The introduction of smart meters and smart grid sensors demands a cost-effective and easily deployed communications solution. Laboratory and field tests have demonstrated that LTE networks successfully meet the technical requirements for smart grid communications.
A key technology for energy grids in the 21st century is a pervasive data communications network connected to millions of smart meters and thousands of sensors on the low- and medium-voltage lines, devices and sub-stations. In conjunction with the existing communications networks (SCADA) used to manage the high-voltage transmission lines and devices, the resulting grid is called a smart grid.
Chief technology officers (CTOs) of electricity utilities are searching for proven, cost-effective communications solutions to provide connectivity to the meters and sensors that must be deployed to build their smart grids. This is where modern standards-based communications technologies – such as LTE – are ideal.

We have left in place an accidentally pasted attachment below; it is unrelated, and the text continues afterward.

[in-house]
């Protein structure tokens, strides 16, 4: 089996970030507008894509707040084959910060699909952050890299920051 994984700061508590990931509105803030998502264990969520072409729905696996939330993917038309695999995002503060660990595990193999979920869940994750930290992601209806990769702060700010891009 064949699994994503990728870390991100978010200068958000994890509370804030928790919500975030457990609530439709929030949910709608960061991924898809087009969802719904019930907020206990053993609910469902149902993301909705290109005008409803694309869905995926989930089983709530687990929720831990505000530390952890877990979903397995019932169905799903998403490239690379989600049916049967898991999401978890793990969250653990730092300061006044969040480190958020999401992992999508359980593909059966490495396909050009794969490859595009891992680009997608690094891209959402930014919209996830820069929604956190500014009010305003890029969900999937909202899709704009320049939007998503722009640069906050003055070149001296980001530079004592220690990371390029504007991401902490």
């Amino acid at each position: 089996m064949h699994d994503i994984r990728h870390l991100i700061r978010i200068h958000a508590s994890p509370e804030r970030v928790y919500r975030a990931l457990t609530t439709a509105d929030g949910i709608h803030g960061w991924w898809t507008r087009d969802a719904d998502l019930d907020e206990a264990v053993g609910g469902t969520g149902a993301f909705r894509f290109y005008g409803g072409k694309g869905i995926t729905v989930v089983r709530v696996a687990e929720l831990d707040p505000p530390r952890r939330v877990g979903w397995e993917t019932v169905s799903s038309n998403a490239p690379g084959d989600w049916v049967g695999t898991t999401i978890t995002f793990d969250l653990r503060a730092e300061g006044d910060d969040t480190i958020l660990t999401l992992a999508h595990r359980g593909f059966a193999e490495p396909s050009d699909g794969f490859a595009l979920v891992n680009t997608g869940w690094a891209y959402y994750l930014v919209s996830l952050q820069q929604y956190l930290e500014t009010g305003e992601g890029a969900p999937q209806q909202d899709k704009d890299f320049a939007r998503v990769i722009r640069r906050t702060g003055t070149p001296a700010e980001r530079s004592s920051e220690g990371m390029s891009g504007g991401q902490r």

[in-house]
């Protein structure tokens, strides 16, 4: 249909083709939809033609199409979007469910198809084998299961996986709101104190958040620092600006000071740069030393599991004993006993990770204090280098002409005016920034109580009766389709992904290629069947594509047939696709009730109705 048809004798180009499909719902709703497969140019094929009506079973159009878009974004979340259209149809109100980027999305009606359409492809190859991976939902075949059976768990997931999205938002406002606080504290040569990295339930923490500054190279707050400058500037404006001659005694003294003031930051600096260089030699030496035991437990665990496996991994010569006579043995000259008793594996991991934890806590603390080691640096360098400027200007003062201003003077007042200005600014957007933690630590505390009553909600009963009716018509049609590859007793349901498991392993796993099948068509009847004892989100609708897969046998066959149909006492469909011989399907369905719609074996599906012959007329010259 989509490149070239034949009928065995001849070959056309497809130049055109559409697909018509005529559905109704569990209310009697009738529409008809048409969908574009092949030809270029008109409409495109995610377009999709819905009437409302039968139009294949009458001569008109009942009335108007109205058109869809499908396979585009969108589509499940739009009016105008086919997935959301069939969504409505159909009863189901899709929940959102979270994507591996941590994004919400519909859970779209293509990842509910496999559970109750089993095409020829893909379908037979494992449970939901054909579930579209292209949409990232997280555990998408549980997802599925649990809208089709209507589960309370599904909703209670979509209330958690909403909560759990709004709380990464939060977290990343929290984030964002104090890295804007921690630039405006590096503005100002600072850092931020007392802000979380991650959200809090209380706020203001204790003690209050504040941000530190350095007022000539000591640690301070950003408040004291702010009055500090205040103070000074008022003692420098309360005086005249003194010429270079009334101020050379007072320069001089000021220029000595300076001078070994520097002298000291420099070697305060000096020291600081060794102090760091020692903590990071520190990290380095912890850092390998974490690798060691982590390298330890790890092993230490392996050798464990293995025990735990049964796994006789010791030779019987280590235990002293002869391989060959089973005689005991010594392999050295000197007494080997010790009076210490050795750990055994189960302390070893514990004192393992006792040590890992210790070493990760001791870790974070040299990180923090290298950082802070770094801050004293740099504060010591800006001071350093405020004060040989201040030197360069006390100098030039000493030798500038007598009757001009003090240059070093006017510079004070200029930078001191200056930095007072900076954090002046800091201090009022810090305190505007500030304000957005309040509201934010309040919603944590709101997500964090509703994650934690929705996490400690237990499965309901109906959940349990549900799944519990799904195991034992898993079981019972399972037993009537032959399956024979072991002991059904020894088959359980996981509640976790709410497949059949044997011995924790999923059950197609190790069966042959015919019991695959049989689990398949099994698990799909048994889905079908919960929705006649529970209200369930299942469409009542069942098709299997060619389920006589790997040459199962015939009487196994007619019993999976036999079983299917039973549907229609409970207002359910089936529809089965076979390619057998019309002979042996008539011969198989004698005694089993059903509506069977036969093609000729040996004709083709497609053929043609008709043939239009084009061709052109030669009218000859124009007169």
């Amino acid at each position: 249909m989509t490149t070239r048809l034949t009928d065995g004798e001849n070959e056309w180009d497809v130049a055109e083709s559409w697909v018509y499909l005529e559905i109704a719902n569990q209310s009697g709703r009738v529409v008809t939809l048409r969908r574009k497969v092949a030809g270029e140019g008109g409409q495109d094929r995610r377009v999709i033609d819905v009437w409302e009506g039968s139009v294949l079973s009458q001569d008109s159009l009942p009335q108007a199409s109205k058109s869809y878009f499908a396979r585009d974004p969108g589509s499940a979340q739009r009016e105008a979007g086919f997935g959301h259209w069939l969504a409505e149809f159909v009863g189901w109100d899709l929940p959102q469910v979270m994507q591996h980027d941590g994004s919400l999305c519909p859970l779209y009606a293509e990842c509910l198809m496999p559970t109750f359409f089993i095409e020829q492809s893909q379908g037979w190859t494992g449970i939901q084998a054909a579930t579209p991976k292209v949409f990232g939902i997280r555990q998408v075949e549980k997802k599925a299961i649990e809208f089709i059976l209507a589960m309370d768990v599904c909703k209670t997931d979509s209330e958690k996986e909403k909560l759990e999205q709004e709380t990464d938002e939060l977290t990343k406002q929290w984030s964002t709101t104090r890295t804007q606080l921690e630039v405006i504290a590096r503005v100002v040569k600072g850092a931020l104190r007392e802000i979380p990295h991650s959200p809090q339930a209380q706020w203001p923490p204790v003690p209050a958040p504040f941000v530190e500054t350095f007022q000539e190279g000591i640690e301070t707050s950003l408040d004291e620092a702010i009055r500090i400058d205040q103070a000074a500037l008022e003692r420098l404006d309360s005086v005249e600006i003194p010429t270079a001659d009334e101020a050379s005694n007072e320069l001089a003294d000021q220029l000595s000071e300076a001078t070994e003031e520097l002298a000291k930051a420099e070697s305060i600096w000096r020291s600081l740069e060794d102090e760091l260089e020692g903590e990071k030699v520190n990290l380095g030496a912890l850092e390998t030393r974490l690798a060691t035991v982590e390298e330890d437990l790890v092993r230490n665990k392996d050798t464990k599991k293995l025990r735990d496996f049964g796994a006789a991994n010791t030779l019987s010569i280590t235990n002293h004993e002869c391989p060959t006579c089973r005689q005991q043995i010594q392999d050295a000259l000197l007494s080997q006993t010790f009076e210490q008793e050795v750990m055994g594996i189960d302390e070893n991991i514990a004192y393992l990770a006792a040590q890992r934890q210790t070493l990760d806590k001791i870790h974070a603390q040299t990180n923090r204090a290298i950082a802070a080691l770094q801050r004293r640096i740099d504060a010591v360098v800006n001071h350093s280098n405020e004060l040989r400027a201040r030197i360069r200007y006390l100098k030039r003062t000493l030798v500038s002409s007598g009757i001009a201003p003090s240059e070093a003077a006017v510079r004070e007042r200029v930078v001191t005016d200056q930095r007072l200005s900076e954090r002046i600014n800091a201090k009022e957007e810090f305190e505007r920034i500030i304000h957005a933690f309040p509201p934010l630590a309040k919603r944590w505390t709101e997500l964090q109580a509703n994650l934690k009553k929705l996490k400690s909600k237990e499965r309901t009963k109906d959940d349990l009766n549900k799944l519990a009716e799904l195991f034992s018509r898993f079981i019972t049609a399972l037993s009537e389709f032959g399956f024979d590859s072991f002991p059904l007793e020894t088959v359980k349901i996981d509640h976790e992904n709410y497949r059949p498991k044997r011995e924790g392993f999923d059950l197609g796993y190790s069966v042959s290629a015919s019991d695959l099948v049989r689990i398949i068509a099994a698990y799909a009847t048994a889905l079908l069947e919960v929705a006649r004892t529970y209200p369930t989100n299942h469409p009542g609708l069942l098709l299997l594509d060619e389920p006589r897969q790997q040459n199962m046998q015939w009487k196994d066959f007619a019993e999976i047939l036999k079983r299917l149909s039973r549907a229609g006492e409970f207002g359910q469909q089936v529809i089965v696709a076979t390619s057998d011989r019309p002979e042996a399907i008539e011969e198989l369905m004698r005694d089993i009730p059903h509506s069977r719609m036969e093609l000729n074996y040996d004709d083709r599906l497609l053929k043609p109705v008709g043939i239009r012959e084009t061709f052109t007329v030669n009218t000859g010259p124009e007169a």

Both laboratory and field research confirm that LTE is well suited to field area network (FAN) communication to distributed devices, or in other words “last-mile” connectivity. Use cases for electricity distribution include smart metering, distribution monitoring and control, field workforce, distributed energy, micro-grid operation and electric vehicle charging.
LTE offers very low latency, high throughput and QoS differentiation in a single radio access technology that is supported by a global standard. The evolution of LTE through global standardization ensures a future-proofed technology that does not compromise investments in network infrastructure.
These communication networks may be either private (utility owned), public (operator owned), or hybrid (private virtual network over a public operator network), depending on the regulatory and commercial situation of the utility.
In short, the design and configuration of an LTE network to meet the requirements of a distribution utility requires detailed understanding of the communications technology, and of the consequences of design and configuration choices on the communications network and thus – most importantly – on the actual operation and management of the electricity grid.
Download White Paper